Reflecting on The Disarmers previous record, Sidelong, it is near impossible for this reviewer to hear train beat and tremolo without immediately conjuring the Old 97s, and if this is the jump off, think of Sarah Shook as Rhett Miller’s badass younger cousin.
Sidelong, re-released on Bloodshot in 2017, was originally recorded and self released in 2015, and the stretch between recordings has afforded the group time to reflect on the debut to produce a noticeably more mature second album. All the similar cow-punk and rockabilly references still exist here, but there is a certain patience demonstrated in the songs this time round. The production on Years is slicker yet the rough-around-the-edges charm remains. The arrangements are less chaotic, allowing space for each instrument to move and breathe, including Sarah’s distinct, genuinely warm and life-lived gravelly tone – not unlike the voice of Lucinda Williams.
The album begins with ‘Good As Gold’, a breakup song of sorts that doesn’t mince words as Shook sings “I’m afraid of losing, not afraid of losing you,” speaking to a previous destructive, relationship. ‘Lesson’ pulls the listener in with a traditional feel and chord progression but breaks away into the chorus with an original thumping hook “I’m gonna learn me my lesson and move on,” which is a trick consistent throughout Years. Shook is also not at all coy with her wide open pansexuality and with this, plays on stereotypical gender roles seamlessly. The chorus of ‘Bottle Never Lets Me Down’ moans “I keep the bottle close at hand, it’s the only thing left I got that can, make me feel the man I used to be,” and while themes of self loathing, broken homes, hearts and booze are more or less definitive characteristics of country music, they are not necessarily open to the narration of women. Shook narrates these themes so well that it’s easy to miss and with the bat-winged doors of the old boys club currently propped open by the plethora of other outstanding female writers, it really does beg the question of why we still feel the need to brand music by gender at all.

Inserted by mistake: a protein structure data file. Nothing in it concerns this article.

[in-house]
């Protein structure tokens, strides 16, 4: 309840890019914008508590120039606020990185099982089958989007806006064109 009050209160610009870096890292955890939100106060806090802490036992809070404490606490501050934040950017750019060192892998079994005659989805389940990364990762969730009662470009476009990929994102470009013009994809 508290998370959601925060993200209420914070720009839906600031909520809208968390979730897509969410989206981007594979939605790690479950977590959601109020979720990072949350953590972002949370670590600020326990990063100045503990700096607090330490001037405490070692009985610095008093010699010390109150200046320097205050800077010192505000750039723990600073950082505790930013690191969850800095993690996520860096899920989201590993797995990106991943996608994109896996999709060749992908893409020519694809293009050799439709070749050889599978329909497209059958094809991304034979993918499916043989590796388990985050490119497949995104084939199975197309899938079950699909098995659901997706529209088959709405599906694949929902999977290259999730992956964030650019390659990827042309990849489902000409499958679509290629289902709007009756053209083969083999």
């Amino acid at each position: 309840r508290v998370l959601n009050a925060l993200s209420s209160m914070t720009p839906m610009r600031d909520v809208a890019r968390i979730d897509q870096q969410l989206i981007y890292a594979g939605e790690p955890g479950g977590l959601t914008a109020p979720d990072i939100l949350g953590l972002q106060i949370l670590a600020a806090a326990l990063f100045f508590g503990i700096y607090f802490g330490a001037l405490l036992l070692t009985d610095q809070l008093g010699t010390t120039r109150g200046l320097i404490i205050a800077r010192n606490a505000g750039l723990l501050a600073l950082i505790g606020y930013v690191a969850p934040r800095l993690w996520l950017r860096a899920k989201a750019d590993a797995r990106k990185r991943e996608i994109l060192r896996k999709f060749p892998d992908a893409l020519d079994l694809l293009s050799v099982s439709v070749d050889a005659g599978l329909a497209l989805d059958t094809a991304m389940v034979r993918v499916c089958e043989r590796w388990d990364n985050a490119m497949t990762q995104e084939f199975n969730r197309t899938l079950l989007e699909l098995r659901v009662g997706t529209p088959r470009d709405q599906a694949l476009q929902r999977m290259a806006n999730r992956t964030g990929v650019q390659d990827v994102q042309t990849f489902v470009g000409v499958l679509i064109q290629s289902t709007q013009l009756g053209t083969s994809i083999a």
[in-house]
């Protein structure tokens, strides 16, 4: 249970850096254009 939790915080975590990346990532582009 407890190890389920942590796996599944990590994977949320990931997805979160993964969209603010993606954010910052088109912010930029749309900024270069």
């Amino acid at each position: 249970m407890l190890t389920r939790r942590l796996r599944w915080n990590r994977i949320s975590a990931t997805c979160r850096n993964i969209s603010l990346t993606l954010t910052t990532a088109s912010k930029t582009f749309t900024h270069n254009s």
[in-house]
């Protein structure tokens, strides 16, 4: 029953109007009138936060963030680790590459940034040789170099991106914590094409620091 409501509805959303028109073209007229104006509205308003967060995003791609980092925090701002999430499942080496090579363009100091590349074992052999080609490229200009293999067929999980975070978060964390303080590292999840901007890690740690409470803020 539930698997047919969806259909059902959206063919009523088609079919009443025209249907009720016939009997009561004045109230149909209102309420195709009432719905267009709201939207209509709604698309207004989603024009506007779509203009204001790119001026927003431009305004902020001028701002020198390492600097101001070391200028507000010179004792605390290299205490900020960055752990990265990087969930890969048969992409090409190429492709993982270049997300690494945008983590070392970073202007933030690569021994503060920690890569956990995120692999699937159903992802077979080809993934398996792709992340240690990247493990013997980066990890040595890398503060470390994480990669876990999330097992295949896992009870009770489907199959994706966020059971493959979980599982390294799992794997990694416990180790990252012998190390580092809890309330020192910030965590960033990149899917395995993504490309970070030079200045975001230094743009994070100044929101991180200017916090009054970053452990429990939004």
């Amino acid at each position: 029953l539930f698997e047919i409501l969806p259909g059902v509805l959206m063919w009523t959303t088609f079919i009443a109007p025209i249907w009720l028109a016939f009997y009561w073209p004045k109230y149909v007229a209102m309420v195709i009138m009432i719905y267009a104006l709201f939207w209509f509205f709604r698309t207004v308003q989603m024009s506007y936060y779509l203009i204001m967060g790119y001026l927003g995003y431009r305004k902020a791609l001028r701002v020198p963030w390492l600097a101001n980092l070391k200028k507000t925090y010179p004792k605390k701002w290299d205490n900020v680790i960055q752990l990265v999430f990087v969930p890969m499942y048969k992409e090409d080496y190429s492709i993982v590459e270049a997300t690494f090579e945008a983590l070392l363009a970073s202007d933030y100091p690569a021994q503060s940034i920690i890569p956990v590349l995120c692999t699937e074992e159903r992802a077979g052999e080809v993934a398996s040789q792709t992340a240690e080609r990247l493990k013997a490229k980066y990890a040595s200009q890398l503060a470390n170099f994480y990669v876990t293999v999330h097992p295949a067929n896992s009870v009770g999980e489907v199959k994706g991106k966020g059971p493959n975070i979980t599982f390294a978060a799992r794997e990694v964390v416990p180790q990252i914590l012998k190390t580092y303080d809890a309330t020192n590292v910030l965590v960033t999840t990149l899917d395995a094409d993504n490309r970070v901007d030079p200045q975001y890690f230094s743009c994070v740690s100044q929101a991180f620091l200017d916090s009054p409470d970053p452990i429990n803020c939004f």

Ultimately, Shook and her band have made a fantastic sounding sophomore record allowing her the ability to bring progressive ideals, social politics and values to a guarded table and the prospect of fans on the right scratching their heads is exciting. Even the cover art challenges the genre’s status quo and is sure to confuse new listeners, which by the way is not a negative. Too much of the same is boring, Years and Sarah Shook are anything but.